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From Boutique Agency to ICM Brass

As his employer is taken over, Chris Silbermann, 38, is named copresident of a Hollywood giant.

July 29, 2006|Claire Hoffman | Times Staff Writer

Industry watchers took note this month when talent agent Chris Silbermann showed up at investment banker Herbert Allen Jr.'s annual retreat for media and entertainment power players.

Never before had an agent with boutique firm Broder Webb Chervin Silbermann, where the 38-year-old was then managing partner, been invited to the exclusive event in Sun Valley, Idaho. But suddenly, there Silbermann was, lunching by the duck pond with International Creative Management Inc. chief Jeff Berg.

This week, Hollywood learned why. When ICM announced Thursday that it had bought the 27-agent Broder Webb, Silbermann was named copresident of ICM -- the same title held by Ed Limato, one of the most powerful agents in town.

In his new job, Silbermann will help oversee ICM's more than 500 employees in Los Angeles, New York and London.

"This is a turnaround story -- a revitalization story," Silbermann said in an interview Friday, even as word spread that in addition to the previous ICM copresident Nancy Josephson, 10 more agents were shown the door Thursday.

About the layoffs, Silbermann said, "You can't combine two companies and not have any overlap, and there was a lot of overlap. And every decision was deliberated."

Many of the agents who lost their jobs at ICM worked in television, the area that Broder Webb had long specialized in.

Describing his own management style, Silbermann compared his new position to that of a coach.

"My job is being Phil Jackson," he said, referring to the Lakers coach. "The agents are the players on the field. My job is to have them coalesce and go win the championship."

Silbermann is an avid mountain biker and tennis player, and in the 1990s, he trained with former pro boxer Macka Foley. At the Wild Card Gym in Hollywood on Friday, Foley described Silbermann as "a tough kid."

"I tell you what -- he was a fat little kid when I got him, but I got him weaned pretty good," said Foley, who had worked with Silbermann when he first started in Hollywood. "Then he got so busy with the agency, he couldn't get away and then the next time I saw him he was a yoga freak."

The courtship between ICM and Broder Webb began two years ago, Berg said. Bob Broder and Elliot Webb, two of the smaller firm's founders, were receptive, and Berg and Silbermann found that they had a lot to talk about. Both had been English literature majors at UC Berkeley, said Berg, who at 59 is 21 years older than Silbermann.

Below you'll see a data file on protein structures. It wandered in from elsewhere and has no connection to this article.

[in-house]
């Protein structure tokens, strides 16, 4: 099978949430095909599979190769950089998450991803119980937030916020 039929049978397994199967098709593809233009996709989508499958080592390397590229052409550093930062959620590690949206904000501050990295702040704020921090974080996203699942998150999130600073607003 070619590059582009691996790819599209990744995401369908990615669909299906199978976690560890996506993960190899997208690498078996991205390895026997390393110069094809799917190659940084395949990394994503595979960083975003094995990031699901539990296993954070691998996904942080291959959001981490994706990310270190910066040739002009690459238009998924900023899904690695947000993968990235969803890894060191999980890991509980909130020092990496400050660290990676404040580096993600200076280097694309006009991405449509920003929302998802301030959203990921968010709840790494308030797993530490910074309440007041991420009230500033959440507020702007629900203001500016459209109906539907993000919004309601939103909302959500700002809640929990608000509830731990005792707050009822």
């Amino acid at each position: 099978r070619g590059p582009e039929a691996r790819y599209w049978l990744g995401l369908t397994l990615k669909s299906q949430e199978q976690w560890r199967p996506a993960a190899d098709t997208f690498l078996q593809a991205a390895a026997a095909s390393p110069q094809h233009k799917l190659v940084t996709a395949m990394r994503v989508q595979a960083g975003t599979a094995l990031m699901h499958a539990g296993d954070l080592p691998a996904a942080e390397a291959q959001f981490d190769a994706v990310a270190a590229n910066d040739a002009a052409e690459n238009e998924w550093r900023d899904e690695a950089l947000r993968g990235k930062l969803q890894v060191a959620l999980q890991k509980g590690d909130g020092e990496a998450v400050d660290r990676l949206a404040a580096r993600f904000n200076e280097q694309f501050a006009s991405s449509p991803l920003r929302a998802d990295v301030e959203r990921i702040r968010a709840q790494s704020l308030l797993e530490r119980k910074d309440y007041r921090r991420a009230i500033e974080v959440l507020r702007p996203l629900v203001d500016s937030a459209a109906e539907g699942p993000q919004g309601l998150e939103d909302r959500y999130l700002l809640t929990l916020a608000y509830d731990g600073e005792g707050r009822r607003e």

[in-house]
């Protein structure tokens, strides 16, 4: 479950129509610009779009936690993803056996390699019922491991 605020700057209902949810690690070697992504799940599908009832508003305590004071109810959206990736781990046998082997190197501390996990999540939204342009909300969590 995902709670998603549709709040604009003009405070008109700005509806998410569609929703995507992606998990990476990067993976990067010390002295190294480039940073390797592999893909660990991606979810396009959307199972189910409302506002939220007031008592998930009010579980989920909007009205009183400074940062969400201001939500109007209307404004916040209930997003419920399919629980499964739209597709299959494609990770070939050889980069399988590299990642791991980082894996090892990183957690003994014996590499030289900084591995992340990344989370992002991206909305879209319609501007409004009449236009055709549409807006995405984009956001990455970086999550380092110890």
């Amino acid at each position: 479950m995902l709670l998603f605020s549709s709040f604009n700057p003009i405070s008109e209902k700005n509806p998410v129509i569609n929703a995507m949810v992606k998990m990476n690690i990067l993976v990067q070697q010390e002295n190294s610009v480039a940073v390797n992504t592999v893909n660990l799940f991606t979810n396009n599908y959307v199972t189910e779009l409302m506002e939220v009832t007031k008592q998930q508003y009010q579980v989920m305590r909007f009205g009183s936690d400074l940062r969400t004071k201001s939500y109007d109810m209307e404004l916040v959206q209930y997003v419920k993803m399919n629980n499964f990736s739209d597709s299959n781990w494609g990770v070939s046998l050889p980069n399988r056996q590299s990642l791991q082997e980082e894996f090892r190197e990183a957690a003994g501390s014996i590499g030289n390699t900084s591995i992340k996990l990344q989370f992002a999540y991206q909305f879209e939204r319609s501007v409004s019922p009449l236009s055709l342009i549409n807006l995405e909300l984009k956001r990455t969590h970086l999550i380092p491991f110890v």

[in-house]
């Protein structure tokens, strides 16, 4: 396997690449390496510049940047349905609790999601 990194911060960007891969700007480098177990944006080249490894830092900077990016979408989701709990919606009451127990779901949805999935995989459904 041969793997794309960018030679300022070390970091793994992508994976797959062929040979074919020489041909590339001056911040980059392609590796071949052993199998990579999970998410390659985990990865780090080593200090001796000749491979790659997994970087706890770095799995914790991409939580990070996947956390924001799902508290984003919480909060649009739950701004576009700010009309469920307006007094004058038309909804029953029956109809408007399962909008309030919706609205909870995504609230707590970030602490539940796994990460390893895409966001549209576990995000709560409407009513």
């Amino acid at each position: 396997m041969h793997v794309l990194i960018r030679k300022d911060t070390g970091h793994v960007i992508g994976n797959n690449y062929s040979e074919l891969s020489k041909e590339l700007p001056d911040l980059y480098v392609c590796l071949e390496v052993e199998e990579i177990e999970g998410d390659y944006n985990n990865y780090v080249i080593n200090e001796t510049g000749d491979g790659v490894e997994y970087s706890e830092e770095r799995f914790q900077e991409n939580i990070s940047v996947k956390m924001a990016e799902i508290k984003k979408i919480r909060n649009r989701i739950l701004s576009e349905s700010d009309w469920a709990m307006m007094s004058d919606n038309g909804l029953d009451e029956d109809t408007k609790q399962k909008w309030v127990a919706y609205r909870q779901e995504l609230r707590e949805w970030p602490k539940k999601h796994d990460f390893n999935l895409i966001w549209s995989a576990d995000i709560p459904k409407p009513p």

"Chris is going to be one of the future leaders of the company," Berg said. "I saw a guy who could be a real partner and when that happens you've got to go for the opportunity."

Around town, Silbermann is known as a straight shooter -- calm, sharp, hard-working and ambitious.

Devra Lieb, an agent at the small firm of Hohman Maybank Lieb, remembers meeting him in 1990 when he was promoted from the mailroom to be an agent's assistant at Triad, a now-defunct agency.

"He was one of those assistants you see and think, 'I hope they don't leave tire tracks on my back -- he's going to be star,' " said Lieb, who remains a friend. "Chris in his quiet way is very competitive. Don't let the warm, affable personality fool you."

When Triad agent Ronda Gomez-Quinones went to what was then called Broder Kurland Webb Uffner in 1991, Silbermann -- a self-described "taskmaster" in those days -- went with her. Within a year, he was promoted to become an agent, focusing on developing a roster of television clients.

In 1998, Silbermann became managing partner. Agent Ted Chervin also was promoted and the agency was renamed Broder Webb Chervin Silbermann.

Even agents at rival firms praise Silbermann.

"You won't find people to say anything bad about him," said Richard Weitz, a TV agent and partner at Endeavor Agency. "He is one of the most upstanding and moral people. And honest."

Silbermann was born in New York and moved to Los Angeles with his family when he was six. His father worked for the entertainment industry as a film publicist. He graduated from Harvard (now Harvard-Westlake) High School in North Hollywood and then UC Berkeley.

Silbermann is one-half of a power couple: His wife, Julia Franz, is executive vice president at Touchstone Television, where she oversees shows such as "Lost" and "Grey's Anatomy." They have two children.

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